Margonelli: OK. I wanted to ask you kind of a meta question here about research openness. You just mentioned NSDD-189, which has a lot of clarity between what is classified and what is not classified, and it meant that essentially most research in the United States was very open, and we’re very committed to openness. And I think scientists as individuals may not understand what they’re building. Each person is doing collaborations, they’re doing open research, but the whole overall sort of edifice—I think of it kind of like termites. Termites build big mounds out of little mouthfuls of dirt that they stack up, and then they don’t understand that they’re building the mound. And I wonder if you could talk about the larger sort of edifice and the benefits of this open research environment in terms of innovation, in terms of ability to influence things that we’re not really even thinking about.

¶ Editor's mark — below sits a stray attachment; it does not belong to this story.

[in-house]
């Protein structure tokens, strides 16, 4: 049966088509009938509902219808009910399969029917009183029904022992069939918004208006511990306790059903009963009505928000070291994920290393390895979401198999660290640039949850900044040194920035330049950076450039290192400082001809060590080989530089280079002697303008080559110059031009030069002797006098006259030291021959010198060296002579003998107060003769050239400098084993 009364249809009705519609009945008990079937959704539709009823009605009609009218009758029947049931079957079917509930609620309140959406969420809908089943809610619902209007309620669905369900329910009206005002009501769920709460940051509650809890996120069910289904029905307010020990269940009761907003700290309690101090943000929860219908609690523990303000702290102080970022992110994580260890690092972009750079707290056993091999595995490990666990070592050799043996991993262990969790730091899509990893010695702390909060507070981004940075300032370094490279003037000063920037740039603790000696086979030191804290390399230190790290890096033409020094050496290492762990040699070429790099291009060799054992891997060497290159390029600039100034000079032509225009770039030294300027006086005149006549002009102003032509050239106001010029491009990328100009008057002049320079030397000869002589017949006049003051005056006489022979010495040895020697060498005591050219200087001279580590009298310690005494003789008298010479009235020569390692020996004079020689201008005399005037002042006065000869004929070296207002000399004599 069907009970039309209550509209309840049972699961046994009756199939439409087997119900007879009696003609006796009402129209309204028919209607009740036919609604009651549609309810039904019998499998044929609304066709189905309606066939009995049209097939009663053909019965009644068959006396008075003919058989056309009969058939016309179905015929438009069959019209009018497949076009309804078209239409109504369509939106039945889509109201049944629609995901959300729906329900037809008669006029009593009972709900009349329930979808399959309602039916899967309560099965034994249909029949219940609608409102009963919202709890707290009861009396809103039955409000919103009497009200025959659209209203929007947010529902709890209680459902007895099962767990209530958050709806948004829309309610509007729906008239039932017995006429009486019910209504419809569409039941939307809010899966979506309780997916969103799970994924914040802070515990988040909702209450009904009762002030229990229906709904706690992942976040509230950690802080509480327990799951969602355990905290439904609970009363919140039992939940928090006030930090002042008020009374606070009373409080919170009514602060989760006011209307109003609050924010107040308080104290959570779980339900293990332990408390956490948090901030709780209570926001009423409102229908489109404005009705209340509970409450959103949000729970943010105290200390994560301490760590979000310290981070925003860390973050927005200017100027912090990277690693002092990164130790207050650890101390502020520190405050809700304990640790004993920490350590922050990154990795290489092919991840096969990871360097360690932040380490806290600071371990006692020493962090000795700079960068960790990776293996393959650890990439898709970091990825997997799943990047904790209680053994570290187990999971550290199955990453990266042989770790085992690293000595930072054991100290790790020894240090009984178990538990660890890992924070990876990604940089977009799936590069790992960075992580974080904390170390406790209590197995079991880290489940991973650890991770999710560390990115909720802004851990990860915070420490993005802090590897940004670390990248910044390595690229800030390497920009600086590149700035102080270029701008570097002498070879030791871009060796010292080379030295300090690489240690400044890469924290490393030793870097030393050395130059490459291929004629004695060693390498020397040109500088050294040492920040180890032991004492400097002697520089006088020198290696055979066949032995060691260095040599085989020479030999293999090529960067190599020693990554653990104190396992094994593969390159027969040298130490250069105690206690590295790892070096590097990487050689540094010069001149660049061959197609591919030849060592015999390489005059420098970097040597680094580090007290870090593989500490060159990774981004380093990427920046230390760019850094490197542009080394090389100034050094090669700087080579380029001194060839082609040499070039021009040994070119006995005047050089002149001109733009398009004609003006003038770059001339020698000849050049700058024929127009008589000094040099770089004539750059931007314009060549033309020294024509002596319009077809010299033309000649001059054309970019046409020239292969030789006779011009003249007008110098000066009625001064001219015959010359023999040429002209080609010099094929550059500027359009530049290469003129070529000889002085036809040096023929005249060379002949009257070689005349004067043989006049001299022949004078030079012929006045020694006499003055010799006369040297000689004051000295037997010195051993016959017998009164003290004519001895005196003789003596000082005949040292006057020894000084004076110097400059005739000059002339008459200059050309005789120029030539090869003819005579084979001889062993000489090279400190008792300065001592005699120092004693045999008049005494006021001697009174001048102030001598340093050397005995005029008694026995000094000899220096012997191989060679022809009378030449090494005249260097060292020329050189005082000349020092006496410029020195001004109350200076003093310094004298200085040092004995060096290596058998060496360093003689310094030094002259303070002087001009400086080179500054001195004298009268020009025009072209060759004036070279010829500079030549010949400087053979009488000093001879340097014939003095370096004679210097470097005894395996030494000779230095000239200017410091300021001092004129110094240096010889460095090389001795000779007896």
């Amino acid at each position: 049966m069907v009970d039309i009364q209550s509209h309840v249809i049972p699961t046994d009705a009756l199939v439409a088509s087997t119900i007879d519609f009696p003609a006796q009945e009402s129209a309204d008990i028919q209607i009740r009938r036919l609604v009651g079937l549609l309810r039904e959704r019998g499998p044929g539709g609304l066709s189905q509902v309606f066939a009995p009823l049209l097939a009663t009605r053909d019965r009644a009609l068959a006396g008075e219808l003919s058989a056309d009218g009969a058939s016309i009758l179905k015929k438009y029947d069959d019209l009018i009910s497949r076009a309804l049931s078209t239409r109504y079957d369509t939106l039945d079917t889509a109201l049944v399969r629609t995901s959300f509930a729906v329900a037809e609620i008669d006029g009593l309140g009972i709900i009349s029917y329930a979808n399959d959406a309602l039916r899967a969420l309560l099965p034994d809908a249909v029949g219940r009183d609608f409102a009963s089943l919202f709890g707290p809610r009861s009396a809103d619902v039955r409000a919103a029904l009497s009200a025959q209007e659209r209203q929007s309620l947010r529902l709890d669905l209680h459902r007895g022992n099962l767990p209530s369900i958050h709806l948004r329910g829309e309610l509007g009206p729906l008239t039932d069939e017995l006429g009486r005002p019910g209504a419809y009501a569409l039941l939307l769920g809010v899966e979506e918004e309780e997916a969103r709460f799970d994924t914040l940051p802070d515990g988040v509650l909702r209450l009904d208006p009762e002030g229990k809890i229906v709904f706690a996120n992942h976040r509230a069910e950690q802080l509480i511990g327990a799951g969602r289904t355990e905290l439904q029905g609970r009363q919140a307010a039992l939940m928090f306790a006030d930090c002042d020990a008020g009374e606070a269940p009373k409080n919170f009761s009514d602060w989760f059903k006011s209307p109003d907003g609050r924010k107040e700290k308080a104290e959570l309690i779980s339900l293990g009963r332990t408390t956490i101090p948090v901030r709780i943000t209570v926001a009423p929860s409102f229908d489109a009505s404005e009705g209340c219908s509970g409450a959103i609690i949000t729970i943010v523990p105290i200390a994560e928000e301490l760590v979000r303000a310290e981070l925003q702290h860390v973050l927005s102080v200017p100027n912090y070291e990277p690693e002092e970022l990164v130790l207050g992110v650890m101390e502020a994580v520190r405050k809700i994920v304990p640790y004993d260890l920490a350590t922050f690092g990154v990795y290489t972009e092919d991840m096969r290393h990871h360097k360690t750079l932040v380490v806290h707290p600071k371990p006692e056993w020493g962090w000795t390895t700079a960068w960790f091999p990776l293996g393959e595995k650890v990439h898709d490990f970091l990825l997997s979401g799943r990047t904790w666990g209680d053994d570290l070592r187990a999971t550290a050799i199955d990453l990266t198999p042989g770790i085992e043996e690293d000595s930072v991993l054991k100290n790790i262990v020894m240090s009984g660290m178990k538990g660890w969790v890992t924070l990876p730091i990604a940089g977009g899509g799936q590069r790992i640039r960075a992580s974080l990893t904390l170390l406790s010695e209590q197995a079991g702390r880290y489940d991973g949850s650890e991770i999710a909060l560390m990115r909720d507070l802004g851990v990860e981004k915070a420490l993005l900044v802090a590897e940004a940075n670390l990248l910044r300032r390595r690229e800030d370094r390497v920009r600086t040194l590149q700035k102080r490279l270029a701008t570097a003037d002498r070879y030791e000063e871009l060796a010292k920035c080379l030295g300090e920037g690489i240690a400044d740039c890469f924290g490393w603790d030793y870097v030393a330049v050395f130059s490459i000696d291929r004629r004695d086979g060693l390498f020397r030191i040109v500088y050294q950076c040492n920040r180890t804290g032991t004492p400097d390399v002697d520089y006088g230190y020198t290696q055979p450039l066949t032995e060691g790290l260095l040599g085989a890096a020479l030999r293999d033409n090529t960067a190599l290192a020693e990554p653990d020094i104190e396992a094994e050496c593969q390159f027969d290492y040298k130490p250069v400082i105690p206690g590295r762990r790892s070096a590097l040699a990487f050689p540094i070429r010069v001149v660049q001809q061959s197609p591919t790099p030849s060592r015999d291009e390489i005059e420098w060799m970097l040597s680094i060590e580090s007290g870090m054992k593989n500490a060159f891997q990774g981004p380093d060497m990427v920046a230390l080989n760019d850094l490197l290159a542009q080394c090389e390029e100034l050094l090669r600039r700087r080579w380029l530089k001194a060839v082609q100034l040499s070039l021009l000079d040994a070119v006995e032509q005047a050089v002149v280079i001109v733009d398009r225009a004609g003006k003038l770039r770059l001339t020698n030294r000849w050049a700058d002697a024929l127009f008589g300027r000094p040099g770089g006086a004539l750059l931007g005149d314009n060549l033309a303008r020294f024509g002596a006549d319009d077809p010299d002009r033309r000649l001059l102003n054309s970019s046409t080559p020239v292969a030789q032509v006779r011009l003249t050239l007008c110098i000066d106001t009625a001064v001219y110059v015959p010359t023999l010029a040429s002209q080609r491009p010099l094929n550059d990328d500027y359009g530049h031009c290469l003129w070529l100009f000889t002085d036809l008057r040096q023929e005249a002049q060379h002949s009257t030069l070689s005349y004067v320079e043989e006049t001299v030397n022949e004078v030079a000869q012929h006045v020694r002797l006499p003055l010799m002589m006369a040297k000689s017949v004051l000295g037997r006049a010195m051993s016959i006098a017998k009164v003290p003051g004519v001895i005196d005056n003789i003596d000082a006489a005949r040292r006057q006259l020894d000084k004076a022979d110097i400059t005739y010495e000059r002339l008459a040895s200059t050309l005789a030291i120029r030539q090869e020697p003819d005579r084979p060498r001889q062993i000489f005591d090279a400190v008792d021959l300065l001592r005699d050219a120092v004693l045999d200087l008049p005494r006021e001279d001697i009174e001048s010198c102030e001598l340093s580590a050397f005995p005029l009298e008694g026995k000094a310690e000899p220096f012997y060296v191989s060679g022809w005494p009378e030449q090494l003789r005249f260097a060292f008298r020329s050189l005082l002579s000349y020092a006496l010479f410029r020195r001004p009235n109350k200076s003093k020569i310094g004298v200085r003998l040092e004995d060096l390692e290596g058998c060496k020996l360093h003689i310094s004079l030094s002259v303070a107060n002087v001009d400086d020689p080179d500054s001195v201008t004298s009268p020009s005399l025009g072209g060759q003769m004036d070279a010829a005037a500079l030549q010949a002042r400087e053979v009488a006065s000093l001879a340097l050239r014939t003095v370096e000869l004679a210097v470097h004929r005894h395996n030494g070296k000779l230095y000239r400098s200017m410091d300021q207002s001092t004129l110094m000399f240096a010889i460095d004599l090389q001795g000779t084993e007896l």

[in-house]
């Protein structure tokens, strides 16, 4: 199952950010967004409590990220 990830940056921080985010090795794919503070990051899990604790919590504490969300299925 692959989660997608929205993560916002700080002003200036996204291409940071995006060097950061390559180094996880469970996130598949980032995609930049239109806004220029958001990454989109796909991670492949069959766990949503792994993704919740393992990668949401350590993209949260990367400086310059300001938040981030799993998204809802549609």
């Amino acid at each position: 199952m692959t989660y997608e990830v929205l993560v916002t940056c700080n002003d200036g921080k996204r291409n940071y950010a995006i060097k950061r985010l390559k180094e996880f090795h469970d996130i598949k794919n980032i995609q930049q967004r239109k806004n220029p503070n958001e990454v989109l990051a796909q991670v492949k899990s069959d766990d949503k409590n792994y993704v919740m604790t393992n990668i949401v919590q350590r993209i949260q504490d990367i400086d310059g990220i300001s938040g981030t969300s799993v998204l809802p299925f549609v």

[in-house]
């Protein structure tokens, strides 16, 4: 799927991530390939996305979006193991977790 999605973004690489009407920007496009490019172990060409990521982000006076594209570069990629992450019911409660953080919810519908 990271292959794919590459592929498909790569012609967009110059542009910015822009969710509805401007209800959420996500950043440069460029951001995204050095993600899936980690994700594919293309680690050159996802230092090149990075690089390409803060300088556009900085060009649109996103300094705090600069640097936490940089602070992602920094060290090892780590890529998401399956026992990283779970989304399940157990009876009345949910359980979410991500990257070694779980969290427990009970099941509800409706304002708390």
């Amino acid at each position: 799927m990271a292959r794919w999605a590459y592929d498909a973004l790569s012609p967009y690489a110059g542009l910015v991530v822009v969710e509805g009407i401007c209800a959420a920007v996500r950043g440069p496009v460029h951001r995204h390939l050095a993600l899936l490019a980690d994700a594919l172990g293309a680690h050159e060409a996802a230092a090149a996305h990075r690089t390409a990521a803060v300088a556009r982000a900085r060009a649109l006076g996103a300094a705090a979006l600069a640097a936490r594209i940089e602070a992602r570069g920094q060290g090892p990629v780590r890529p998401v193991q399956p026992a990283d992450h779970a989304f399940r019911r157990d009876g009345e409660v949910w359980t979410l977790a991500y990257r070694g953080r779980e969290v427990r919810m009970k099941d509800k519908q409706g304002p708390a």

Moniz: Well, the core issue is that science has always been and remains cumulative. That includes the brilliant strokes of genius that people ascribe to individuals. It didn’t come because they were born with insight into all the data in the world. It came because they were working in the field of science and they were talking with scientists. They were reading about science, and they were brilliantly being able to connect dots and build the next, to use your metaphor, the next stage of that mound up to some peaks, which are major steps forward.
But if we start interfering with the foundations of that cumulative impact, we will never know which of those peaks we will never get to, because that’s the way science works, and it’s up to us to capture those results in the most effective way when it comes to translation.